The problem isn’t theoretical. In the relatively balmy weather in late July, an unexpected gust of wind broke a helium-filled balloon free of its tether. It drifted north across the Beaufort Sea, dropping into the water roughly 60 miles north of the research base at Oliktok Point.
This didn’t dampen Dexheimer’s ambition to find out more about climate. “With data from our instrument-laden balloons and their tethers, we can sample in situ for long periods of time — maybe the entire life cycle of a cloud layer, and hopefully use that data to parameterize climate models,” Dexheimer said. “The models currently represent the arctic surface as colder and more stable than it should be in the winter, which results in fewer and shorter duration low clouds than are really happening.”
A large winch spools out the tether at a steady pace, letting the helium-filled balloon rise slowly through the bottom, middle and top of the clouds, before the team slowly takes it back down to Earth.
“Because our sensor data resolution takes place every meter along the tether and we take temperature readings every 30 seconds, we can measure an almost continuous temperature profile along the entire length of the tether during flight,” she said. “We’ll have a large dataset that isn’t being collected elsewhere that will improve our understanding of cloud processes and hopefully improve the accuracy of climate model output.”
Said Sandia climate modeler Erika Roesler, “High enough concentrations of liquid water in clouds can warm the surface of the Arctic through emission of thermal radiation. As the Arctic continues to warm, models will most likely — but not necessarily — predict that 30 years from now there will be less ice and more liquid in clouds when compared to today’s Arctic atmosphere. Data that Dari is taking will give us a reference point of today for the future and help inform regional climate model predictions.”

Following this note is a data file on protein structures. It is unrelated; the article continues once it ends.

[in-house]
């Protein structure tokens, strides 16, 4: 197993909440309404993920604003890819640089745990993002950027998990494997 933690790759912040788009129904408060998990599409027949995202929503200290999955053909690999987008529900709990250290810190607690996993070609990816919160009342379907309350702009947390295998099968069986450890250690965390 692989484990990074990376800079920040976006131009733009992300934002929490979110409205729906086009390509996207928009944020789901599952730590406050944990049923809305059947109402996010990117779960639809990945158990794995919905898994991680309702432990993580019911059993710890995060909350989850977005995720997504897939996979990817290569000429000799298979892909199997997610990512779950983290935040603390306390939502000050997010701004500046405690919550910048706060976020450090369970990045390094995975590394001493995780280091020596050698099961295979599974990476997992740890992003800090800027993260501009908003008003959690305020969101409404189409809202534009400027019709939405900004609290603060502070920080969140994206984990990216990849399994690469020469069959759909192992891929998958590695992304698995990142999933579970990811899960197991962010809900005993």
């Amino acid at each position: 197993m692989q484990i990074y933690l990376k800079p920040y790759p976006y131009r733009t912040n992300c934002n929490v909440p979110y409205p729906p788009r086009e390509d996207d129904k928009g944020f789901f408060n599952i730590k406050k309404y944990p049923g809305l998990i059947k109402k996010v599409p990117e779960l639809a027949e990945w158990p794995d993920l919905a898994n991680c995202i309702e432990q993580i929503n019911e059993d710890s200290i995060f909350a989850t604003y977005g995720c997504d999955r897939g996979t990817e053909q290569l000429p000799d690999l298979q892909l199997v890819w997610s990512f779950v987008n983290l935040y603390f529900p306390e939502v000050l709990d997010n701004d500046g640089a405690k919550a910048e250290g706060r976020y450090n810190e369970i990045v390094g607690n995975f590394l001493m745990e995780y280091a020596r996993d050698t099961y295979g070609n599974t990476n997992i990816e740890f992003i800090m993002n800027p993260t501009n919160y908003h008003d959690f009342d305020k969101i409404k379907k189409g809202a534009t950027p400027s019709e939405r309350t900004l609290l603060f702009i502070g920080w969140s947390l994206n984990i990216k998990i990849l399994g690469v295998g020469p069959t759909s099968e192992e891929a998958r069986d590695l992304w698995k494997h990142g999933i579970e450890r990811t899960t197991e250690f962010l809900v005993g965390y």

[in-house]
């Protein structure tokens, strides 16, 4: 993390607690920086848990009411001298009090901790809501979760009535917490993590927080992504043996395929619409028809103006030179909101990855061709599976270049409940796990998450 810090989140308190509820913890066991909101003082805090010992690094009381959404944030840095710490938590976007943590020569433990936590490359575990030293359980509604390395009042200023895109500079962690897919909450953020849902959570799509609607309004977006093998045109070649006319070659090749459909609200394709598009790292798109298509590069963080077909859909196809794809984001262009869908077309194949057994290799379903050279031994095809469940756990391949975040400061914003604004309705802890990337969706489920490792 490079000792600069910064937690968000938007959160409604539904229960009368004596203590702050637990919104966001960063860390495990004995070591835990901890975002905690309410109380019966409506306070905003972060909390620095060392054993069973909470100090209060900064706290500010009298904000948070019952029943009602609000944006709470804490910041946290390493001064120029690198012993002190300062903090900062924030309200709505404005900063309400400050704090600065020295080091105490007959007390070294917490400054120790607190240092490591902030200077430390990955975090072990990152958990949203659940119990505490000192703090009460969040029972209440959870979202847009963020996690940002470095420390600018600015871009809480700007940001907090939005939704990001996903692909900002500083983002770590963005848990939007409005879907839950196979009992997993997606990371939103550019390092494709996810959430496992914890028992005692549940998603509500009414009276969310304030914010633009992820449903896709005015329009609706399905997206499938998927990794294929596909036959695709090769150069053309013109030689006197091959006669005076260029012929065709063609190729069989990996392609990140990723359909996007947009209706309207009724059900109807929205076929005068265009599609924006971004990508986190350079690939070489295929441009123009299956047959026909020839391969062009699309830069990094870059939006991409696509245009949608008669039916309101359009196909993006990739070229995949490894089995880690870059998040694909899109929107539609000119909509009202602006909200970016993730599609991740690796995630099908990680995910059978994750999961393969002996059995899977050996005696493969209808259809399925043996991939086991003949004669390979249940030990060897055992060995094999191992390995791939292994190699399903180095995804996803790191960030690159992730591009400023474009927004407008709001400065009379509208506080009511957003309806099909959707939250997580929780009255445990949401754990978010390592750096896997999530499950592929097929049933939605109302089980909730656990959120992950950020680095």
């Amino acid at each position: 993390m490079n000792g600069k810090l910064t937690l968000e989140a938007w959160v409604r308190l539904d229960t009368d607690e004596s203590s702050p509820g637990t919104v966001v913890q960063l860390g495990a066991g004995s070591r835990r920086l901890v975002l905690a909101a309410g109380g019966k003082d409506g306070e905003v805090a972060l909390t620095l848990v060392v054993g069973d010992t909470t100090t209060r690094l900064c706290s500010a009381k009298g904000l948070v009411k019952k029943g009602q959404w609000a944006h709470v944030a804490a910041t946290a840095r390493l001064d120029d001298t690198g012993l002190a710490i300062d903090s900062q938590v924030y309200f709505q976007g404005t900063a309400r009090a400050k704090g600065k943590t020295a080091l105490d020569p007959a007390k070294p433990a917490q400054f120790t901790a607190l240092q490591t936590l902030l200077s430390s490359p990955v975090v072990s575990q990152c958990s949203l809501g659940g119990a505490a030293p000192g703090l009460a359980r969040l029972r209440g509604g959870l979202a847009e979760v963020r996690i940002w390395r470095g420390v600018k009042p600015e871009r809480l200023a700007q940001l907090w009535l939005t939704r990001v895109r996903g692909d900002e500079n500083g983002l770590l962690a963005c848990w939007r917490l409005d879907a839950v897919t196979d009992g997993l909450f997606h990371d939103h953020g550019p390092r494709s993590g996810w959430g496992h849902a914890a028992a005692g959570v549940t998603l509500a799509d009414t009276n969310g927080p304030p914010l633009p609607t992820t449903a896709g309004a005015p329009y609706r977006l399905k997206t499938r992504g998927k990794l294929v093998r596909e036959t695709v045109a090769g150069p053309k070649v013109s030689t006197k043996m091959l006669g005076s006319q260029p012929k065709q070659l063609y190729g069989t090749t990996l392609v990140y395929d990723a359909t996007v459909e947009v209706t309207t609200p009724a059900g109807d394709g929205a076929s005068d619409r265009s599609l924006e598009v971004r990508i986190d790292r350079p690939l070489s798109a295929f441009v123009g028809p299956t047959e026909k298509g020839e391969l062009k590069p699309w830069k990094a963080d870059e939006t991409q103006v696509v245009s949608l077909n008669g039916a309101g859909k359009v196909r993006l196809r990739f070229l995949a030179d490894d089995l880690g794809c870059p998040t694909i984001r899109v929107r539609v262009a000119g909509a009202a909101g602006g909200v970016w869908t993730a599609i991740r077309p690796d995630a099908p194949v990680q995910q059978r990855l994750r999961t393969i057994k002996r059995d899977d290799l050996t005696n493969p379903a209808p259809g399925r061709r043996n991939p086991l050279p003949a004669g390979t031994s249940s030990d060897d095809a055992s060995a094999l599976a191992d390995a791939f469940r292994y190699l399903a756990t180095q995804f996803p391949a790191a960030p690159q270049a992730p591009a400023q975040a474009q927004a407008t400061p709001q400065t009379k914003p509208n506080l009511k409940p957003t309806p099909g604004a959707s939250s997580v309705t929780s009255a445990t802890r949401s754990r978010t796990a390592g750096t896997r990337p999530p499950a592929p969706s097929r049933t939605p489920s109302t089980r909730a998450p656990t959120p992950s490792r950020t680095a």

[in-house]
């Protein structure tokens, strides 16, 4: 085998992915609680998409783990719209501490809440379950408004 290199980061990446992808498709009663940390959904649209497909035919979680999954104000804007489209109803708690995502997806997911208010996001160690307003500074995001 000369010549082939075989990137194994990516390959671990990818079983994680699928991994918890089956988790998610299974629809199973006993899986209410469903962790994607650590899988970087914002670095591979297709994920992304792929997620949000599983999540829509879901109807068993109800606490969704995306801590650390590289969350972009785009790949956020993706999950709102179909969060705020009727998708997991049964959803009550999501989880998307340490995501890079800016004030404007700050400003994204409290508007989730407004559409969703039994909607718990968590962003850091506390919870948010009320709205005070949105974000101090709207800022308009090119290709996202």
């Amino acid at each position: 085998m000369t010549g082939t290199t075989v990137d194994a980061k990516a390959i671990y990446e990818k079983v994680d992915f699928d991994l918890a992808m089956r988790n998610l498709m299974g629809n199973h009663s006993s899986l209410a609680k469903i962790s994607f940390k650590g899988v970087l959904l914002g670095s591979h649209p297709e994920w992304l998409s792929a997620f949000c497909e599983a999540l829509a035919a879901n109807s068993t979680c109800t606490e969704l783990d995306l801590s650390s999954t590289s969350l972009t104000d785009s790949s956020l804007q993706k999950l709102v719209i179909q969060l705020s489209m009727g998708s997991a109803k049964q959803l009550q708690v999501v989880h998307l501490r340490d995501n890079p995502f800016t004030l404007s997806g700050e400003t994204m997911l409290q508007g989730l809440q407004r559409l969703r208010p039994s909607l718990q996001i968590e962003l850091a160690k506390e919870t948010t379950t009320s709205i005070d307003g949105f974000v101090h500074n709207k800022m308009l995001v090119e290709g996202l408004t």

Sandia science liaison Joe Hardesty added, “One of the biggest gaps in understanding cloud formation and stability is how the various processes result in persistent seasonal clouds in the Arctic. Supercooled liquid water that switches state to ice, ice nucleation, temperature inversions where clouds become warmer at the top and colder at bottom, and turbulent air flow are all important drivers of cloud formation and behavior.”
That’s why Sandia researchers work with the Department of Energy’s Atmospheric Radiation Measurement (ARM) program and partners at the National Oceanic and Atmospheric Administration, the University of Alaska and NASA to generate useful data.
The work is sponsored through the ARM Program of DOE’s Office of Science.
Sandia National Laboratories is a multiprogram laboratory operated by Sandia Corporation, a wholly owned subsidiary of Lockheed Martin Corp., for the U.S. Department of Energy’s National Nuclear Security Administration. With main facilities in Albuquerque, N.M., and Livermore, Calif., Sandia has major R&D responsibilities in national security, energy and environmental technologies and economic competitiveness.
Sandia news media contact: Neal Singer, firstname.lastname@example.org, (505) 845-7078